Two excellent Russian pianists prove a mixed bag in Sunday Afternoons opener
For those who fought their way past construction, heavy rain and parking lots packed from competing events, the season opening of Sunday Afternoons of Music offered a pair of excellent Russian pianists in some uneven repertoire.
Doreen Marx, executive director of the series, delayed the concert by a half-hour to allow people to arrive, with her husband Byron Krulewitch serving as a one-man makeshift valet parking crew to deal with the absence of parking at the University of Miami’s Gusman Hall. Meanwhile, the pianists Valery Kuleshov and Maxim Mogilevsky gamely played a few works for those waiting, including both a two-piano version and a one-piano version of Rachmaninoff’s Romance.
Getting down to business, the program consisted of works divided between piano solo and duo pianos, including a heavy dose of arrangements originally conceived for orchestra or other instruments—some successful, one disastrous. The heart of the recital consisted of two big duo-piano works: Mikhail Pletnev’s arrangement of Prokofiev’s Cinderella Suite and Rachmaninoff’s Suite No. 2 for two pianos.
The rapport between the two pianists was apparent throughout the Prokofiev. Although the work dragged occasionally without the varied tones of the orchestra to give it color, Prokofiev’s austere melodies and percussive sensibility came off well on the two keyboard instruments. “Cinderella’s Waltz” was a delicately played lyric episode, as Mogilevsky played graceful arpeggios over Kuleshov’s melodies. The “Gallop” was all hard-driving vigor, as the two pianists bounced the melody back and forth. The “Finale” was a frantic rush, played with gusto by the two pianists, broken by an almost drunkenly rollicking melody.
Their solo performances were less successful. Mogilevsky chose the rarely heard Scherzo and March by Liszt, which was the Hungarian composer at his most bombastic. Mogilevsky made the piano thunder and crackle appropriately, although his playing of the fast passages lacked articulation and allowed for some pretty blurry articulation.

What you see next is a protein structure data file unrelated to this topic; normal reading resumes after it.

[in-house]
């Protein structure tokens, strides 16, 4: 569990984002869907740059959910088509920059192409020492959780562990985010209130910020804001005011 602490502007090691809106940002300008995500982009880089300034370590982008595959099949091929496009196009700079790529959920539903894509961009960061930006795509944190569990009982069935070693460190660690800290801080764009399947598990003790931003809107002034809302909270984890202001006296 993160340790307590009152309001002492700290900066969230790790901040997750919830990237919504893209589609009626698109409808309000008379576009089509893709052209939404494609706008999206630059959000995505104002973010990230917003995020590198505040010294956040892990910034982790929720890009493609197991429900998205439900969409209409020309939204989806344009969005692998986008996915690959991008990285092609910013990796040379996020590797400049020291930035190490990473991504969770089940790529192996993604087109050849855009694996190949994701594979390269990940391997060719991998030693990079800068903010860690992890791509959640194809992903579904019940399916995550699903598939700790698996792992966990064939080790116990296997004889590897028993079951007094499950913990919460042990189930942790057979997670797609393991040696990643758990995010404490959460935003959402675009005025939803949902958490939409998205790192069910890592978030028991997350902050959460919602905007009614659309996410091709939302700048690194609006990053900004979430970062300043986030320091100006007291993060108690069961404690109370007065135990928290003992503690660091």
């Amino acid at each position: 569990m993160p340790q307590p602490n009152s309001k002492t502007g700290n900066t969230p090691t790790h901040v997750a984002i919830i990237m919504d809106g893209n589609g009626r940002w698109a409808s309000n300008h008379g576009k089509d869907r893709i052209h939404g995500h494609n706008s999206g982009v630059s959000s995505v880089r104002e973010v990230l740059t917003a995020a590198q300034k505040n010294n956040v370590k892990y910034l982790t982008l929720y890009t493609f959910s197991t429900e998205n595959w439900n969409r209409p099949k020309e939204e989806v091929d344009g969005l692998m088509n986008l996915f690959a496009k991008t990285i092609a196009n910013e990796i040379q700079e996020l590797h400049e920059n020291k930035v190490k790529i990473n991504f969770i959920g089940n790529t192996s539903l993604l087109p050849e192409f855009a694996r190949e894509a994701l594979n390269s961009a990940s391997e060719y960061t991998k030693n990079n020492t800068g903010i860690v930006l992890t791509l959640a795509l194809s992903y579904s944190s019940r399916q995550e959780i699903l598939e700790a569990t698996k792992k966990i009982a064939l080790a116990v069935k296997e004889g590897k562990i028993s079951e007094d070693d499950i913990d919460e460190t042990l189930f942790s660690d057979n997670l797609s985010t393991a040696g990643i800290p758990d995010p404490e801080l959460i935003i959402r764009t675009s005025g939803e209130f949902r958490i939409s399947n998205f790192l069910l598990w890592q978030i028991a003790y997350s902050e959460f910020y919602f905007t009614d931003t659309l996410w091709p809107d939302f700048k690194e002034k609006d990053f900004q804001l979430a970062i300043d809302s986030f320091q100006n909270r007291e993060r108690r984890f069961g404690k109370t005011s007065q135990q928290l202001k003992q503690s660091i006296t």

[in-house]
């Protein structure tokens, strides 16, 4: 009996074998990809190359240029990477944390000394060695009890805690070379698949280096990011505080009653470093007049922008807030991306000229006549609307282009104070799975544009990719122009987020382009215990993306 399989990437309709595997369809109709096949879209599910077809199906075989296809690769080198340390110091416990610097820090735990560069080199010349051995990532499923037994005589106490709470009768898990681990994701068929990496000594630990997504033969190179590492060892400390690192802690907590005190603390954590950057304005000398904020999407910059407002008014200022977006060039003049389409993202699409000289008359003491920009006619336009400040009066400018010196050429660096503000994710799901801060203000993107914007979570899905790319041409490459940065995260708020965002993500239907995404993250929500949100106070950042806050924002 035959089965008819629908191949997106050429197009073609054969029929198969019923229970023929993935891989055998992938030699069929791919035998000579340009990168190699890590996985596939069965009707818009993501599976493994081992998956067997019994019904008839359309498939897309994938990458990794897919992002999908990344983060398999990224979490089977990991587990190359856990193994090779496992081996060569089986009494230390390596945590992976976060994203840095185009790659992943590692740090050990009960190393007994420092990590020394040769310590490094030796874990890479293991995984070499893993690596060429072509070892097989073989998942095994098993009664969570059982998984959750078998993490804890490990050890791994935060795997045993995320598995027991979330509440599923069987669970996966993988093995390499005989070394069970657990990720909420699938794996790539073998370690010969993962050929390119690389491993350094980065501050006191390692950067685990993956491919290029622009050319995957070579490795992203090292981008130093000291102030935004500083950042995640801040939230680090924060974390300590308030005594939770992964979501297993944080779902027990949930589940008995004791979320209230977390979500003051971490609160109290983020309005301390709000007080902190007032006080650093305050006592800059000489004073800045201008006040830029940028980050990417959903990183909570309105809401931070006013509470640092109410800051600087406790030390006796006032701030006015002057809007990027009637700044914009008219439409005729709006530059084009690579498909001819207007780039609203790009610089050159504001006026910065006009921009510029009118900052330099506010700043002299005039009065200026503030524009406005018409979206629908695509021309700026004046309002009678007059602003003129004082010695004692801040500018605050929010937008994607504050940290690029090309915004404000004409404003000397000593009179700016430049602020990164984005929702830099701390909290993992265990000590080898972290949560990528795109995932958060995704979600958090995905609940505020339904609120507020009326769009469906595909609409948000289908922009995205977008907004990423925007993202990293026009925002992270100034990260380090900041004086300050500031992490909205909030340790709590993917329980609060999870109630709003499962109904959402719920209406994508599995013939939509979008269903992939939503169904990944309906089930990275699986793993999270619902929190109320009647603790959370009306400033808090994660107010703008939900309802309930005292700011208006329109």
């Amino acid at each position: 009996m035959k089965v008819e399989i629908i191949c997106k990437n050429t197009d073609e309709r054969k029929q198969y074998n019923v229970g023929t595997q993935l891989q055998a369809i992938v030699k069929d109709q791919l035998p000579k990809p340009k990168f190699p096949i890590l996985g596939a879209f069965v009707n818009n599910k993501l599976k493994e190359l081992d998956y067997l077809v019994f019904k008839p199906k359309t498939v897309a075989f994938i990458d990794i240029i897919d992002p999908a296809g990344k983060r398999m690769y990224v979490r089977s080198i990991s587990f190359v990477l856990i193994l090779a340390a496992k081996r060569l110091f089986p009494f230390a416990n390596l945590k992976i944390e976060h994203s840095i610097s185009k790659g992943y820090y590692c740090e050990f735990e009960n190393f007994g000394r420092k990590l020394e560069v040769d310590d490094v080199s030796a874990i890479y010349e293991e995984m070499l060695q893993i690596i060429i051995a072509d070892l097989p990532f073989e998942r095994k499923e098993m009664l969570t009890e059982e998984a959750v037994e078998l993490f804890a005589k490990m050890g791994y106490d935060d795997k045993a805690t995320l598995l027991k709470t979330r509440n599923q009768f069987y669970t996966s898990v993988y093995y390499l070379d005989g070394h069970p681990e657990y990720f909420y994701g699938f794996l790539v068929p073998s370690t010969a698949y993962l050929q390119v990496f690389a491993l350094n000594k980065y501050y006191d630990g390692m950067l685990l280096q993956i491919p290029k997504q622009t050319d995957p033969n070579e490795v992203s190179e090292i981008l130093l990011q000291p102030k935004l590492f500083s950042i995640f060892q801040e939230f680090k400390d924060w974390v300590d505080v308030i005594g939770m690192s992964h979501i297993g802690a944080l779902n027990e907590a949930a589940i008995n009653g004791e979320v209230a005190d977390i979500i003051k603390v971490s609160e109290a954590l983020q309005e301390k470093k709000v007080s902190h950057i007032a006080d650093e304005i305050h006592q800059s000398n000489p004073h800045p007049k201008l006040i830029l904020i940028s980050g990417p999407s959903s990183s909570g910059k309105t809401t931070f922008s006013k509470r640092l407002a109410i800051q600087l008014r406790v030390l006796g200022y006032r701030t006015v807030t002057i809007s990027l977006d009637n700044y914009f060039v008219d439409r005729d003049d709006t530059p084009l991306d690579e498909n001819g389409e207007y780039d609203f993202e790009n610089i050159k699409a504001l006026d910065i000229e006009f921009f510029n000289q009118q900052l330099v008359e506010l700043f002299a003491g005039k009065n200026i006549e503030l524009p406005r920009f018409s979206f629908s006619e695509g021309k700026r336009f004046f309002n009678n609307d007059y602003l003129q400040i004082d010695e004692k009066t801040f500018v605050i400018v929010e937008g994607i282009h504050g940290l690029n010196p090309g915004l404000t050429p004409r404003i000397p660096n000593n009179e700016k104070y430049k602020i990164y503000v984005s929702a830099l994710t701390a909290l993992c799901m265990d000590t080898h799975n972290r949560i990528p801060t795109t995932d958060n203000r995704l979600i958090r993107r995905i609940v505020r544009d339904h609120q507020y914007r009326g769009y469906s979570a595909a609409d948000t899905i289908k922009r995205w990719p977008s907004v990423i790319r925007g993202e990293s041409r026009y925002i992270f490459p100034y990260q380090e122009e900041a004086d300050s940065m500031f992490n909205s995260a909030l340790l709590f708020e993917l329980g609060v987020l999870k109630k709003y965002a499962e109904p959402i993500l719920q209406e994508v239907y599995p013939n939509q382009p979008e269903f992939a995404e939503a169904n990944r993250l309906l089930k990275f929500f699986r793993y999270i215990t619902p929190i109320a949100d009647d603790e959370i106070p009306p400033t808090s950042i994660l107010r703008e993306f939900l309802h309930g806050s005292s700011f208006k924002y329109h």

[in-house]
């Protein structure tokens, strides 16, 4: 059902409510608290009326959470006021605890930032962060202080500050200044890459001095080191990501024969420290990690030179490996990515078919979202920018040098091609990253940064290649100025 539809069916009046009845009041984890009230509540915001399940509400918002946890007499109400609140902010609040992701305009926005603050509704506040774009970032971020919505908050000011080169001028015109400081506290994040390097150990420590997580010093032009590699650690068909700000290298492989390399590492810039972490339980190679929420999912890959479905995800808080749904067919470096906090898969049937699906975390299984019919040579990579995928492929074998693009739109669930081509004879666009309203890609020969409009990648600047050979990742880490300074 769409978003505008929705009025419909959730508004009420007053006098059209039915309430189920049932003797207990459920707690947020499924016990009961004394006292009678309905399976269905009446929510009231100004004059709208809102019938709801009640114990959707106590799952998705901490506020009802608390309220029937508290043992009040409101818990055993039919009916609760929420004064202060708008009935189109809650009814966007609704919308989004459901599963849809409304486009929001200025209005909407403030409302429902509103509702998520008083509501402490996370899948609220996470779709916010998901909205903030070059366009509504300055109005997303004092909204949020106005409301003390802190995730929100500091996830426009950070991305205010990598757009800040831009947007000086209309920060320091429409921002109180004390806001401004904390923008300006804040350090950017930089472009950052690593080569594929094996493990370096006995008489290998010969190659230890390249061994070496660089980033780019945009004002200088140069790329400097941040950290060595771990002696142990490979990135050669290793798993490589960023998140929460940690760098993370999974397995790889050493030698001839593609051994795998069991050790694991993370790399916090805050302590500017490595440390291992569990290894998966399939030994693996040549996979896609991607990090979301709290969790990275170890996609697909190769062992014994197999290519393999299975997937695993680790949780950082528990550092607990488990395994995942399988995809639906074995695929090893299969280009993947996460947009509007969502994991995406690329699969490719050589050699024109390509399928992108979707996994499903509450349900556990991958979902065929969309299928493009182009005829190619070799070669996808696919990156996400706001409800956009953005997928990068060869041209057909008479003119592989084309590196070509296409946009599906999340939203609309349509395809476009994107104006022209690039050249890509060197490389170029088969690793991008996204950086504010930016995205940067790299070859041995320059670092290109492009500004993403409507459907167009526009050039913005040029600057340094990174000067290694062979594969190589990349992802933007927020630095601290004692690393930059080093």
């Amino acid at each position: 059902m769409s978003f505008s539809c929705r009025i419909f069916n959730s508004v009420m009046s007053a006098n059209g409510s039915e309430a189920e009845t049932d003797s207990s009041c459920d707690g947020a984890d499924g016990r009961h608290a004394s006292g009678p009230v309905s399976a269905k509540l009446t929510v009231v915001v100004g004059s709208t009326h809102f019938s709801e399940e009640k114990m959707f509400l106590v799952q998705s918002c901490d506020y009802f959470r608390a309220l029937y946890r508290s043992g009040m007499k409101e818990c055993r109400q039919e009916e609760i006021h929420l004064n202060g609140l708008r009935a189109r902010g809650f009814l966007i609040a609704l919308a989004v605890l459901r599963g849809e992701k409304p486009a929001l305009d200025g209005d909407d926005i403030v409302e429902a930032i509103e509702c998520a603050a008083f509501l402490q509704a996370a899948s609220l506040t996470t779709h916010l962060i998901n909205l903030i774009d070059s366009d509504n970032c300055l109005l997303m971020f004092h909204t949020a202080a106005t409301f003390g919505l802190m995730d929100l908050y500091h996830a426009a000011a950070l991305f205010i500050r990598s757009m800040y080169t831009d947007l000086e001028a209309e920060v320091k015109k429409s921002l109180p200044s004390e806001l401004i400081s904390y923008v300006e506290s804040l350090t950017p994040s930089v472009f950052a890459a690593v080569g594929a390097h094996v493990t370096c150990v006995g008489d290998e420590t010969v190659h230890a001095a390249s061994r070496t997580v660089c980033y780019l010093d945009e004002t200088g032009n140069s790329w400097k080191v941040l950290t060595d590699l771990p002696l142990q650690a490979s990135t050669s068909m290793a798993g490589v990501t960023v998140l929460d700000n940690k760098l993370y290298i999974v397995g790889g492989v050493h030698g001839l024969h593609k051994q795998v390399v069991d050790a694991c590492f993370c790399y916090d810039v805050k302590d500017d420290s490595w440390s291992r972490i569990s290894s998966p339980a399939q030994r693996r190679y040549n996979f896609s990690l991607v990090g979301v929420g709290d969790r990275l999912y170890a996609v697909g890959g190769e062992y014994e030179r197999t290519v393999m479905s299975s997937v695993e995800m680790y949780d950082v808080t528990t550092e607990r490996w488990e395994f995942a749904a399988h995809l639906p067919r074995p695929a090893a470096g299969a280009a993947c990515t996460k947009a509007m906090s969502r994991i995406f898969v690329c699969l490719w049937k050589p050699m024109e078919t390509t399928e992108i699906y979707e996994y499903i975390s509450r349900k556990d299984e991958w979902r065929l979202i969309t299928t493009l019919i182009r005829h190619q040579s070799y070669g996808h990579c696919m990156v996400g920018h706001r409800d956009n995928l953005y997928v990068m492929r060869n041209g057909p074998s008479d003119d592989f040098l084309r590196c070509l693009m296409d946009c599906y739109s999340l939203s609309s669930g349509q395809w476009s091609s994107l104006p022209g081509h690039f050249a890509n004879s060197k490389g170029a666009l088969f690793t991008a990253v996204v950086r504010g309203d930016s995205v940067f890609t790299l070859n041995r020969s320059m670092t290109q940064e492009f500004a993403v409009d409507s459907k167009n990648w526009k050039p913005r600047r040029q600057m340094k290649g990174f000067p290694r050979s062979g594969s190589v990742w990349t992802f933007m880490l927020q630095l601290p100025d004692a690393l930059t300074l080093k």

Kuleshov elected to perform a transcription by Florian Noack of Tchaikovsky’s Romeo and Juliet Overture, and a lamer solo piano adaptation of a famous orchestral work may not exist. Without the warmth of Tchaikovsky’s orchestration, the work sounded at once drab and cheap, turned into a showpiece for the pianist—who in this case whiffed some notes in the feud sections. To compensate for the piano’s limited ability to sustain tones, the arrangement adds a lot of notes around the melodies, turning this glowing Romantic work into something that sounded like it came off a player-piano roll.
The Rachmaninoff work, composed around the time of his Piano Concerto No. 2, resembles its famous cousin in style and technical demands. In the hands of the two Russian pianists, the soaring melodies of the “Introduction” and “Valse” may have seemed to some unusually brisk and businesslike, but it kept the music pulsing forward energetically, giving an alternative to the more common approach of wallowing in lyricism. Their virtuosity was apparent throughout—in the lightly articulated figures of the “Valse” and the rapid-fire double octaves of the concluding “Tarantelle.” Compared to all the arrangements and transcriptions that came before and after this work, it showed how effective, transparent and imaginative two-piano writing could be in the hands of a master composer
As an encore, Mogilevsky gave a performance of Rimsky-Korsakov’s Flight of the Bumble Bee that zipped along so fast it seemed to be over in less than a minute. Kuleshov performed Liszt’s La Campanella, based on the theme from the last movement of Paganini’s Violin Concerto No. 2, giving his most virtuosic performance of the evening.
The concert was dedicated to Loretta Dranoff, who died last year, founder of the Murray Dranoff International Two-Piano Competition in Miami.
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Mon Sep 24, 2012
at 9:56 am